Engaging engineers to work with the U.S. Army Corps of Engineers to plan remedies for flooding, noting that the federal government approved funding in excess of $25 million for flood remediation and relief in the area;

Expending funds for legal services associated with the property; and

Capital improvements and renovations to the building on Lot 1.

Although KDOT's experts did not necessarily assign much appreciation in the property's value to intervening improvements, they certainly acknowledged that the improvements were accomplished. In addition, KDOT's brief does not appear to dispute that economic change occurred as well. Its position appears to be simply that Glacier had ample opportunity at trial to explain the effect of these improvements and investments and any economic change to the jury and thus ameliorate the admission of the 1995 and 1996 prices. These factors, according to KDOT, go to weight rather than admissibility of the purchase price evidence.

We have recently observed in several other contexts that a district court's exercise of discretion in admitting and excluding evidence is circumscribed by governing law. See State v. Gunby, 282 Kan. 39, 47-48, 144 P.3d 647 (2006) (adequacy of legal basis for judge's admission of evidence reviewed de novo); State v. Gonzalez, 282 Kan. 73, 80-81, 145 P.3d 18 (2006) (admission of hearsay governed by statute; review requires interpretation of statute, a question of law). This is no less true in the condemnation context than in any other litigation. See Mooney, 283 Kan. at 619-20. And it is no less true when a court decision rather than a statute sets forth the governing law.

In this case, our decision in Love was the governing law limiting the district court's exercise of discretion on admission and exclusion of the purchase prices for the Glacier parcels. That opinion demonstrated that the prior value of the subject property must be closely related in time and circumstance to the only question before the jury–the fair market value of the land at the time of the taking–to qualify as relevant and admissible. They were not, and we hold that admission of the 1995 and 1996 purchase prices was an abuse of discretion and error. Even if the prices were not remote in time and further separated from the taking by changes in the condition of the land and the economy, we note that they were insufficient as unadjusted to present value, and they were not used as true comparable sales by KDOT's experts. Shaner's testimony on their negligible effect was especially telling in this latter regard. See Bern-Shaw, 377 Md. 277 at 292-96 (18-year-old purchase price, unadjusted to present value, not relevant for jury to consider in its fair market valuation); Love, 192 Kan. at 783-84 (improvements between two valuation times can be basis for excluding earlier property valuation).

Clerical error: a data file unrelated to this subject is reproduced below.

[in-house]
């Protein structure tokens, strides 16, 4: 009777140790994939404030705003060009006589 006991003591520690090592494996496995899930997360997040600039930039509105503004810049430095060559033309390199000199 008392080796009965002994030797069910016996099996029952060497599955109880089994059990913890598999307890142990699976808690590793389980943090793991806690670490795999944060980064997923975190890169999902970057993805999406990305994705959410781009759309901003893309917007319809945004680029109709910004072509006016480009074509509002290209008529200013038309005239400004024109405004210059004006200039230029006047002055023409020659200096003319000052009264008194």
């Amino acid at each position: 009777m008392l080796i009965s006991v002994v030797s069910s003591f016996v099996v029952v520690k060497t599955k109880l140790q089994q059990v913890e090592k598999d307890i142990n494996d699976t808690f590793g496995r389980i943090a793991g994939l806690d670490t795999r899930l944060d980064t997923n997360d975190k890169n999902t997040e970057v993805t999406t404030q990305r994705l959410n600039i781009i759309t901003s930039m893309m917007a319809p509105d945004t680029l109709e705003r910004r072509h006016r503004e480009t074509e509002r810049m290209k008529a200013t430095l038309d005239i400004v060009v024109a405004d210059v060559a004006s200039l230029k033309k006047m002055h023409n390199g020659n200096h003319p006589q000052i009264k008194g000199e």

Having determined there was error, we must next address whether the error was reversible.

"No error in either the admission or the exclusion of evidence . . . is ground for granting a new trial or for setting aside a verdict . . . , unless refusal to take such action appears to the court inconsistent with substantial justice. The court at every stage of the proceeding must disregard any error or defect in the proceeding which does not affect the substantial rights of the parties." K.S.A. 60-261.

For a jury verdict to stand, it must be supported by the testimony. A jury is entitled to consider all the evidence, not just that from one witness. Kansas State Highway Commission v. Roepke, 200 Kan. 660, 664, 438 P.2d 122 (1968) (upholding a jury verdict in a condemnation action because the jury's verdict was within the range of values given by both parties' experts); cf. City of Wichita v. May's Company, Inc., 212 Kan. 153, 156, 510 P.2d 184 (1973) (reversing the jury's award in a condemnation proceeding because it was not within the range of value established by the testimony). In this case, the jury had several expert opinions to consider during its deliberations. Those experts testified to a wide range in value from $463,000 to $4,657,000. The purchase price was well below the range of values offered by either party's experts. The jury's award, however, is within the range of values offered by the experts. Because there is sufficient evidence other than the purchase price to support the jury's award, the error in admitting the purchase price did not affect Glacier's substantial rights. As a result, the error was harmless.

Continuance

Glacier contends the district court erred in refusing its motion to continue the jury trial, which was scheduled to begin on June 13, 2005. On June 9, 2005, the district court ruled that the purchase price of the property was admissible evidence. On June 10, 2005, Glacier filed a motion requesting to continue the trial for the purpose of conducting additional, extensive discovery "to demonstrate and prove these new requirements set forth by the Court's ruling." The district court denied the motion after hearing arguments on the matter.